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Nero Julius and Drusus Julius -
The Propaganda of Tiberius and the Coin from Carthago Nova

by Joe Geranio


SPAIN, Carthago NovaTiberius, with Nero and Drusus Caesars. AD 14-37. ∆ AS (29mm, 15.49 g, 5h). Struck AD 23-29. Bare head of Tiberius left / Confronted bare-headed and draped busts of Nero and Drusus. ACIP 3149; RPC I 179. cngcoins.com

Drusus Julius Caesar, Brother of Caligula- Photo Christoph Vanhoorne


Nero Julius Caesar Son of Germanicus

As I was going through my collection today I pulled out my issue (this is CNG's) of the coin above and started thinking about the dark propaganda of Tiberius and Sejanus and what actually happened to the two sons of Germanicus on this coin?   Numismatics, and I think besides Roman portraiture which I love to study; I love early empire propaganda and especially the Julio Claudian propaganda.

Drusus Caesar was later accused of plotting against Tiberius. He was exiled and imprisoned in 30, a year after his mother Agrippina the Elder and his brother Nero Caesar were arrested. He starved to death in prison in 33, reduced to chewing the stuffing of his bed (Annals 6.23).

Nero was the oldest adoptive grandson of Tiberius, and was seen as the emperor's most obvious successor. However, he was accused of treason along with his mother in 29. Nero was exiled to the island of Ponza where in 30 he was either induced to commit suicide or else starved to death.

We all pretty much know the history, but it is amazing how this coin was struck between 23-29 A.D., the brothers were exiled and the process of their demise started in 30 A.D.   Think of the propaganda time capsule we are able to hold in our hand, how one year we have Tiberius on the obverse, and two dynastic family members are dead a few years later, I think this is why I find Roman coins so amazing.   Spain and Carthago Nova are wonderful for early empire coins and they must have really been politically involved in the process, although the Roman Spanish coins are not near Roman Imperial quality as far as portraiture goes, they always seem to be somewhat readily available for me to purchase and I love how easy it is to find a brown patina which is my favorite.   I picked up my issue of this coin up at the ANA convention a few years back in San Francisco and probably over paid, but you know with the history of the coin, I did not mind a bit.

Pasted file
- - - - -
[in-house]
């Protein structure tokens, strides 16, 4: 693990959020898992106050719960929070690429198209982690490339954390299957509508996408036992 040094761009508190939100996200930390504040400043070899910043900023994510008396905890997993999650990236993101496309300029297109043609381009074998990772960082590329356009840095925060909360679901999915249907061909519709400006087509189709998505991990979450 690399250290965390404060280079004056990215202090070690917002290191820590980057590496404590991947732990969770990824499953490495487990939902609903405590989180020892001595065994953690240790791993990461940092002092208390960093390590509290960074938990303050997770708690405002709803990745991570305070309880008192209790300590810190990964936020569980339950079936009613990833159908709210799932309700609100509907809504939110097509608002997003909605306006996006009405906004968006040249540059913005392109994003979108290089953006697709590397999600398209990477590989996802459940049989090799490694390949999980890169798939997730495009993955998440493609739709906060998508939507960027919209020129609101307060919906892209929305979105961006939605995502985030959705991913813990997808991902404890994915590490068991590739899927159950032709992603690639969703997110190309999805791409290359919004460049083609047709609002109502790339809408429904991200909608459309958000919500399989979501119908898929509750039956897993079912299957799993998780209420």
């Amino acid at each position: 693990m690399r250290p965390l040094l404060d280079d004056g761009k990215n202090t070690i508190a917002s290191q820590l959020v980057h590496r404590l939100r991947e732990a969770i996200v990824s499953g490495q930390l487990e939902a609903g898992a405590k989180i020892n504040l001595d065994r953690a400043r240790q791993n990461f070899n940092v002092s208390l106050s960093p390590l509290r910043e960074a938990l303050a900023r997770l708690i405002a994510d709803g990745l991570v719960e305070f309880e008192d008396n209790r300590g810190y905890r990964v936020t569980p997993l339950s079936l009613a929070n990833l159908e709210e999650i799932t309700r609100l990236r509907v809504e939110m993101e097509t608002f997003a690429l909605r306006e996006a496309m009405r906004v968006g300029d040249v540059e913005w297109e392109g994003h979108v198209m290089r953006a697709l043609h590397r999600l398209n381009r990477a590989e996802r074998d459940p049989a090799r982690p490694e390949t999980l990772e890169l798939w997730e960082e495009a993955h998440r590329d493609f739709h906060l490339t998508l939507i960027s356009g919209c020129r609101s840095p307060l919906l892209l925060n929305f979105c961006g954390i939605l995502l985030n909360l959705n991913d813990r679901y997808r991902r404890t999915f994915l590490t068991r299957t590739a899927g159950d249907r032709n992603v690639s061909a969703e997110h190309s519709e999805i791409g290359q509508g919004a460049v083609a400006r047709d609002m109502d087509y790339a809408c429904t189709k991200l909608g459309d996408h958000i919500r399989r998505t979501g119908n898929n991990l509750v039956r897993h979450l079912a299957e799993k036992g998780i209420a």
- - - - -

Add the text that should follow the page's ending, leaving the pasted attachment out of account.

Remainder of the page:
http://en.wikipedia.org/wiki/Drusus_Caesar
http://en.wikipedia.org/wiki/Nero_(son_of_Germanicus)